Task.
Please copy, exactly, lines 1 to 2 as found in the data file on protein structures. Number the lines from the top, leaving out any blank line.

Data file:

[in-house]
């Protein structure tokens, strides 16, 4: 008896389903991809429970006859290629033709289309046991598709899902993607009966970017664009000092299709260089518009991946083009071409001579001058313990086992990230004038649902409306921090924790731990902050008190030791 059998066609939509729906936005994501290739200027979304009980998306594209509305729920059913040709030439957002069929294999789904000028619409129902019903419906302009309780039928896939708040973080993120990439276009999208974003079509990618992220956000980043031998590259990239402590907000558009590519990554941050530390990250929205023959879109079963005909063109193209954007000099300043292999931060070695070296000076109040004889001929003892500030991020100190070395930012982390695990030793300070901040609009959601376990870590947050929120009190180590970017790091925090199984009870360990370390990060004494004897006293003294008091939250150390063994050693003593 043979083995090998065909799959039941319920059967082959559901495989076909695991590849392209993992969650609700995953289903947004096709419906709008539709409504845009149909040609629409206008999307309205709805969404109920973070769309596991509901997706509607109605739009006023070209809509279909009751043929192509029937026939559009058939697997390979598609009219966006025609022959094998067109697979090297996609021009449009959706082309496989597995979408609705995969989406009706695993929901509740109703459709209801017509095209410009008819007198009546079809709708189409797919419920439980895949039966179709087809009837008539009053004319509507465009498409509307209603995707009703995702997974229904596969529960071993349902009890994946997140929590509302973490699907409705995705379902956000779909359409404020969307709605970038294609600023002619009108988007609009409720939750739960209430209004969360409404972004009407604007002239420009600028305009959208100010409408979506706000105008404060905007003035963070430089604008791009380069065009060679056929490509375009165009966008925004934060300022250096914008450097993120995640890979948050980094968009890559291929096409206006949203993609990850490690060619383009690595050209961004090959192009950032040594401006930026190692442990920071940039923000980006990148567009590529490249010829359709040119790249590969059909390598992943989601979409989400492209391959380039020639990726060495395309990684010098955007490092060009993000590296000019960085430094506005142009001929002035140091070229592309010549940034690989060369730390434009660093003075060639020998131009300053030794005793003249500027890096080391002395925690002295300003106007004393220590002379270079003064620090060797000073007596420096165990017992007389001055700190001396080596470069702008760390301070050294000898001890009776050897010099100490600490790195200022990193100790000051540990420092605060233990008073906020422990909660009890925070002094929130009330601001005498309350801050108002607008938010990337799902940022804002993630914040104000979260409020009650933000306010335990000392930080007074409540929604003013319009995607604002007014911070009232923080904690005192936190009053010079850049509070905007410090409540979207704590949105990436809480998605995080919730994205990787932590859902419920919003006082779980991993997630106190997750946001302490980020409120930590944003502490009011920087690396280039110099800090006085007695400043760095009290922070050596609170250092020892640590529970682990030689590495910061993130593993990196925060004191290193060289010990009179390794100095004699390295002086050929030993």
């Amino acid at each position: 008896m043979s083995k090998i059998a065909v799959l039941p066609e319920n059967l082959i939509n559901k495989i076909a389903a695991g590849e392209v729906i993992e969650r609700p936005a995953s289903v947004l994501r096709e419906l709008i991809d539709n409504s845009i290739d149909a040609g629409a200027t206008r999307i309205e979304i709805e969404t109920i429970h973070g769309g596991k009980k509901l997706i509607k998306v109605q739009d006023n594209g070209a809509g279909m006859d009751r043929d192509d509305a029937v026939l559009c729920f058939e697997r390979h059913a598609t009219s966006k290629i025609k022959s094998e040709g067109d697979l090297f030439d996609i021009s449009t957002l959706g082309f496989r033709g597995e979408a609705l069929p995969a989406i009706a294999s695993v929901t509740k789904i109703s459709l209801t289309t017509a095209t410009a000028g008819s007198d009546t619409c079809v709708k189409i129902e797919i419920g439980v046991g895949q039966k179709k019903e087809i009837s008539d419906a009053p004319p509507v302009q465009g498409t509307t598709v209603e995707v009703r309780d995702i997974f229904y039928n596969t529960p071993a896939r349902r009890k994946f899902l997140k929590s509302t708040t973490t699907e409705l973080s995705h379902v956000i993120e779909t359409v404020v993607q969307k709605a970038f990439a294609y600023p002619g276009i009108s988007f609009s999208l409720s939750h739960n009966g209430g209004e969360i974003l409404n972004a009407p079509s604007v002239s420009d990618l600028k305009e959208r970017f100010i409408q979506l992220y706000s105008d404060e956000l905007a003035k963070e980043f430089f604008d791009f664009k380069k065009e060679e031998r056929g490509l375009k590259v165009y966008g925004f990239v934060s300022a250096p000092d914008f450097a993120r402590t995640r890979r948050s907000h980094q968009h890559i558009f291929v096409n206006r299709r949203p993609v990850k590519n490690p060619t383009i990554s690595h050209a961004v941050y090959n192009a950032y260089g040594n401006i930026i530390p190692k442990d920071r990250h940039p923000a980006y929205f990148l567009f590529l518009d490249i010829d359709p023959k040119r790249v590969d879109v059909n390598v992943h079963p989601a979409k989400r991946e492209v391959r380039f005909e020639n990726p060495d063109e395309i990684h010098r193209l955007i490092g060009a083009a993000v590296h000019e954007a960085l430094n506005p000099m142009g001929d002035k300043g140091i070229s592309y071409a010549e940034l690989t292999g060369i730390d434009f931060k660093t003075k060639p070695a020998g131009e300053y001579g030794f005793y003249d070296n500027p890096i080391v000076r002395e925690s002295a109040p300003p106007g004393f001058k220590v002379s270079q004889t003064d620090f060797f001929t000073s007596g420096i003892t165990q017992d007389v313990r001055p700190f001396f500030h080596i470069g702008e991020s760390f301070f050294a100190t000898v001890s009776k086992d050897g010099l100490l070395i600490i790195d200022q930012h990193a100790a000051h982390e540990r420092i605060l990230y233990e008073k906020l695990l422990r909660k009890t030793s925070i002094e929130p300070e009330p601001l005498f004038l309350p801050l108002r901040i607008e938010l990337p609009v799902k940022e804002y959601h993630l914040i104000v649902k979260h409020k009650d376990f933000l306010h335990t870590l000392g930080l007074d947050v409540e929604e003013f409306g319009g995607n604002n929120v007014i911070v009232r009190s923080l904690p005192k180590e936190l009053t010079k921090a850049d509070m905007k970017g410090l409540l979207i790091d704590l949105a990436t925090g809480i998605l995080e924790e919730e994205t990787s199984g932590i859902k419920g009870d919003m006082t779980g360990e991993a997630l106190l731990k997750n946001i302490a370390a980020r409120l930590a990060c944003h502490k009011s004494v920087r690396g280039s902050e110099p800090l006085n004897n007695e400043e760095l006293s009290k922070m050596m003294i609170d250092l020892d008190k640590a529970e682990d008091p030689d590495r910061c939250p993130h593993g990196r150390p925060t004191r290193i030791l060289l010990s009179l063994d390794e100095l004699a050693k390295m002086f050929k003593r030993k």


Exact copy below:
[in-house]
């Protein structure tokens, strides 16, 4: 008896389903991809429970006859290629033709289309046991598709899902993607009966970017664009000092299709260089518009991946083009071409001579001058313990086992990230004038649902409306921090924790731990902050008190030791 059998066609939509729906936005994501290739200027979304009980998306594209509305729920059913040709030439957002069929294999789904000028619409129902019903419906302009309780039928896939708040973080993120990439276009999208974003079509990618992220956000980043031998590259990239402590907000558009590519990554941050530390990250929205023959879109079963005909063109193209954007000099300043292999931060070695070296000076109040004889001929003892500030991020100190070395930012982390695990030793300070901040609009959601376990870590947050929120009190180590970017790091925090199984009870360990370390990060004494004897006293003294008091939250150390063994050693003593 043979083995090998065909799959039941319920059967082959559901495989076909695991590849392209993992969650609700995953289903947004096709419906709008539709409504845009149909040609629409206008999307309205709805969404109920973070769309596991509901997706509607109605739009006023070209809509279909009751043929192509029937026939559009058939697997390979598609009219966006025609022959094998067109697979090297996609021009449009959706082309496989597995979408609705995969989406009706695993929901509740109703459709209801017509095209410009008819007198009546079809709708189409797919419920439980895949039966179709087809009837008539009053004319509507465009498409509307209603995707009703995702997974229904596969529960071993349902009890994946997140929590509302973490699907409705995705379902956000779909359409404020969307709605970038294609600023002619009108988007609009409720939750739960209430209004969360409404972004009407604007002239420009600028305009959208100010409408979506706000105008404060905007003035963070430089604008791009380069065009060679056929490509375009165009966008925004934060300022250096914008450097993120995640890979948050980094968009890559291929096409206006949203993609990850490690060619383009690595050209961004090959192009950032040594401006930026190692442990920071940039923000980006990148567009590529490249010829359709040119790249590969059909390598992943989601979409989400492209391959380039020639990726060495395309990684010098955007490092060009993000590296000019960085430094506005142009001929002035140091070229592309010549940034690989060369730390434009660093003075060639020998131009300053030794005793003249500027890096080391002395925690002295300003106007004393220590002379270079003064620090060797000073007596420096165990017992007389001055700190001396080596470069702008760390301070050294000898001890009776050897010099100490600490790195200022990193100790000051540990420092605060233990008073906020422990909660009890925070002094929130009330601001005498309350801050108002607008938010990337799902940022804002993630914040104000979260409020009650933000306010335990000392930080007074409540929604003013319009995607604002007014911070009232923080904690005192936190009053010079850049509070905007410090409540979207704590949105990436809480998605995080919730994205990787932590859902419920919003006082779980991993997630106190997750946001302490980020409120930590944003502490009011920087690396280039110099800090006085007695400043760095009290922070050596609170250092020892640590529970682990030689590495910061993130593993990196925060004191290193060289010990009179390794100095004699390295002086050929030993």